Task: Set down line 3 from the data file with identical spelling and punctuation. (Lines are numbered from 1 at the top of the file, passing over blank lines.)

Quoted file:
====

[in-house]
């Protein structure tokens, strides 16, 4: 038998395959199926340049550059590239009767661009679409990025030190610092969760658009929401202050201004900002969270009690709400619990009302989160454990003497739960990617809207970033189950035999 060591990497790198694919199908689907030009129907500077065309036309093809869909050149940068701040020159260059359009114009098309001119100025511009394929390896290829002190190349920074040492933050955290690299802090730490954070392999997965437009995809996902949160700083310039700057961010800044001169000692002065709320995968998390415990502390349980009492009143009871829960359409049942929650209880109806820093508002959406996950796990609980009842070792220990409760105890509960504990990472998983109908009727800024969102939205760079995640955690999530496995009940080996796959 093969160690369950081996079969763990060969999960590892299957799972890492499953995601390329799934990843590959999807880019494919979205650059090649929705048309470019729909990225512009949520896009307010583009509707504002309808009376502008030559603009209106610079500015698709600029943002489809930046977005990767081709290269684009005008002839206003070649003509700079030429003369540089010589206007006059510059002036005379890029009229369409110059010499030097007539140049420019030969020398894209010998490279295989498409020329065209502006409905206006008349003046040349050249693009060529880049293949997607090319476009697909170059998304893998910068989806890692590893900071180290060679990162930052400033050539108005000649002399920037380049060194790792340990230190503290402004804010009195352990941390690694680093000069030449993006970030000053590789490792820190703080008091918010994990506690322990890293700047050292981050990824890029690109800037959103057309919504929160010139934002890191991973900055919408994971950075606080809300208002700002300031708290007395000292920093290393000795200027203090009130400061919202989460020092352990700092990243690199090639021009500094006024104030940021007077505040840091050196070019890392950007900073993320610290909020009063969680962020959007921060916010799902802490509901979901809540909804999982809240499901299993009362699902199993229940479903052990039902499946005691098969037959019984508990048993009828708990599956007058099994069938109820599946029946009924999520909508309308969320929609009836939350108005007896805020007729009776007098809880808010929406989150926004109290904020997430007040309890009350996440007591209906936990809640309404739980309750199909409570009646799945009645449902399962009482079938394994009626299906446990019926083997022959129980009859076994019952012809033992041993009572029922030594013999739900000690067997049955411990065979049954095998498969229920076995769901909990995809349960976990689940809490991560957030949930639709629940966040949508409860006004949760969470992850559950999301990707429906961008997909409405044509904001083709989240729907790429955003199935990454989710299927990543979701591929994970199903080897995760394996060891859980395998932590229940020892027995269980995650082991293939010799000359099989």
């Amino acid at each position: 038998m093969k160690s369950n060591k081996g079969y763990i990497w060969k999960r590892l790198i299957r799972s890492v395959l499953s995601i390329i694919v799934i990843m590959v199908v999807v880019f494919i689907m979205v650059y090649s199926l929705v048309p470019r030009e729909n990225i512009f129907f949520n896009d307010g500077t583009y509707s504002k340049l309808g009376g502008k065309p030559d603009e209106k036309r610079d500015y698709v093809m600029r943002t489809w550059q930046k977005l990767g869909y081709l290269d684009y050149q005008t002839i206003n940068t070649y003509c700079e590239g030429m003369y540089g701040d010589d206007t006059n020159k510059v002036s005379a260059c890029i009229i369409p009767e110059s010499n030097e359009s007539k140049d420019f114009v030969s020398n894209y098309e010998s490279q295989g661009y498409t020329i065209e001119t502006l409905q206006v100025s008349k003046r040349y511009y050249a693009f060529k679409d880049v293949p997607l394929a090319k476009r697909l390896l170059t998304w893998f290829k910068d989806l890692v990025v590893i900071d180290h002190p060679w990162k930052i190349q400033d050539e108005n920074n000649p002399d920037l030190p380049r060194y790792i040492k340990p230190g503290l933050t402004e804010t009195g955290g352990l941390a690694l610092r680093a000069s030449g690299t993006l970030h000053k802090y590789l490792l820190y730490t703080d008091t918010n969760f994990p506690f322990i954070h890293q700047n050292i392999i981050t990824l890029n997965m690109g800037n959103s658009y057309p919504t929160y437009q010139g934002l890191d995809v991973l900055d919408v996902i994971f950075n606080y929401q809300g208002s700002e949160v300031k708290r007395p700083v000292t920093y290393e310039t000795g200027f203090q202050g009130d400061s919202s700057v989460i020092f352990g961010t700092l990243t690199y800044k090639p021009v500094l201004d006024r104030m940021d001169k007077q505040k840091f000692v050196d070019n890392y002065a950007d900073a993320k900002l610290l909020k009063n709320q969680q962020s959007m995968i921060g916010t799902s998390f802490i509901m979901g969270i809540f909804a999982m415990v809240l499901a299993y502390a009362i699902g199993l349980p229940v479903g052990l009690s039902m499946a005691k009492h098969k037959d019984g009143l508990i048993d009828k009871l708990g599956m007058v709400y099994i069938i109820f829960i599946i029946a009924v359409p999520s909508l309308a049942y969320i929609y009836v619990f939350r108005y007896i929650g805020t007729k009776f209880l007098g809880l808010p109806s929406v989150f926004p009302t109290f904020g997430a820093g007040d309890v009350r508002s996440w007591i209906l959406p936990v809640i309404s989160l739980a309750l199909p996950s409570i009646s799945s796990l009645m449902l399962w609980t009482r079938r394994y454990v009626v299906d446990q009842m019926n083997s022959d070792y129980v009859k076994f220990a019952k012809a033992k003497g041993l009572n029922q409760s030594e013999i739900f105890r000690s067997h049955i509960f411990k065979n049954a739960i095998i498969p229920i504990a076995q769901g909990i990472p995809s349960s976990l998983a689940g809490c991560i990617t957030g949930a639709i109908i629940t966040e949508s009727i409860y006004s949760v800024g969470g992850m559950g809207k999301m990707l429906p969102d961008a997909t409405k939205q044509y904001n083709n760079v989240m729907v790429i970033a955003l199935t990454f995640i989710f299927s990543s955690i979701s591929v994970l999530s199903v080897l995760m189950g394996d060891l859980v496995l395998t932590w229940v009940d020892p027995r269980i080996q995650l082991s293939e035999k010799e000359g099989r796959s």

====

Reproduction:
């Amino acid at each position: 038998m093969k160690s369950n060591k081996g079969y763990i990497w060969k999960r590892l790198i299957r799972s890492v395959l499953s995601i390329i694919v799934i990843m590959v199908v999807v880019f494919i689907m979205v650059y090649s199926l929705v048309p470019r030009e729909n990225i512009f129907f949520n896009d307010g500077t583009y509707s504002k340049l309808g009376g502008k065309p030559d603009e209106k036309r610079d500015y698709v093809m600029r943002t489809w550059q930046k977005l990767g869909y081709l290269d684009y050149q005008t002839i206003n940068t070649y003509c700079e590239g030429m003369y540089g701040d010589d206007t006059n020159k510059v002036s005379a260059c890029i009229i369409p009767e110059s010499n030097e359009s007539k140049d420019f114009v030969s020398n894209y098309e010998s490279q295989g661009y498409t020329i065209e001119t502006l409905q206006v100025s008349k003046r040349y511009y050249a693009f060529k679409d880049v293949p997607l394929a090319k476009r697909l390896l170059t998304w893998f290829k910068d989806l890692v990025v590893i900071d180290h002190p060679w990162k930052i190349q400033d050539e108005n920074n000649p002399d920037l030190p380049r060194y790792i040492k340990p230190g503290l933050t402004e804010t009195g955290g352990l941390a690694l610092r680093a000069s030449g690299t993006l970030h000053k802090y590789l490792l820190y730490t703080d008091t918010n969760f994990p506690f322990i954070h890293q700047n050292i392999i981050t990824l890029n997965m690109g800037n959103s658009y057309p919504t929160y437009q010139g934002l890191d995809v991973l900055d919408v996902i994971f950075n606080y929401q809300g208002s700002e949160v300031k708290r007395p700083v000292t920093y290393e310039t000795g200027f203090q202050g009130d400061s919202s700057v989460i020092f352990g961010t700092l990243t690199y800044k090639p021009v500094l201004d006024r104030m940021d001169k007077q505040k840091f000692v050196d070019n890392y002065a950007d900073a993320k900002l610290l909020k009063n709320q969680q962020s959007m995968i921060g916010t799902s998390f802490i509901m979901g969270i809540f909804a999982m415990v809240l499901a299993y502390a009362i699902g199993l349980p229940v479903g052990l009690s039902m499946a005691k009492h098969k037959d019984g009143l508990i048993d009828k009871l708990g599956m007058v709400y099994i069938i109820f829960i599946i029946a009924v359409p999520s909508l309308a049942y969320i929609y009836v619990f939350r108005y007896i929650g805020t007729k009776f209880l007098g809880l808010p109806s929406v989150f926004p009302t109290f904020g997430a820093g007040d309890v009350r508002s996440w007591i209906l959406p936990v809640i309404s989160l739980a309750l199909p996950s409570i009646s799945s796990l009645m449902l399962w609980t009482r079938r394994y454990v009626v299906d446990q009842m019926n083997s022959d070792y129980v009859k076994f220990a019952k012809a033992k003497g041993l009572n029922q409760s030594e013999i739900f105890r000690s067997h049955i509960f411990k065979n049954a739960i095998i498969p229920i504990a076995q769901g909990i990472p995809s349960s976990l998983a689940g809490c991560i990617t957030g949930a639709i109908i629940t966040e949508s009727i409860y006004s949760v800024g969470g992850m559950g809207k999301m990707l429906p969102d961008a997909t409405k939205q044509y904001n083709n760079v989240m729907v790429i970033a955003l199935t990454f995640i989710f299927s990543s955690i979701s591929v994970l999530s199903v080897l995760m189950g394996d060891l859980v496995l395998t932590w229940v009940d020892p027995r269980i080996q995650l082991s293939e035999k010799e000359g099989r796959s």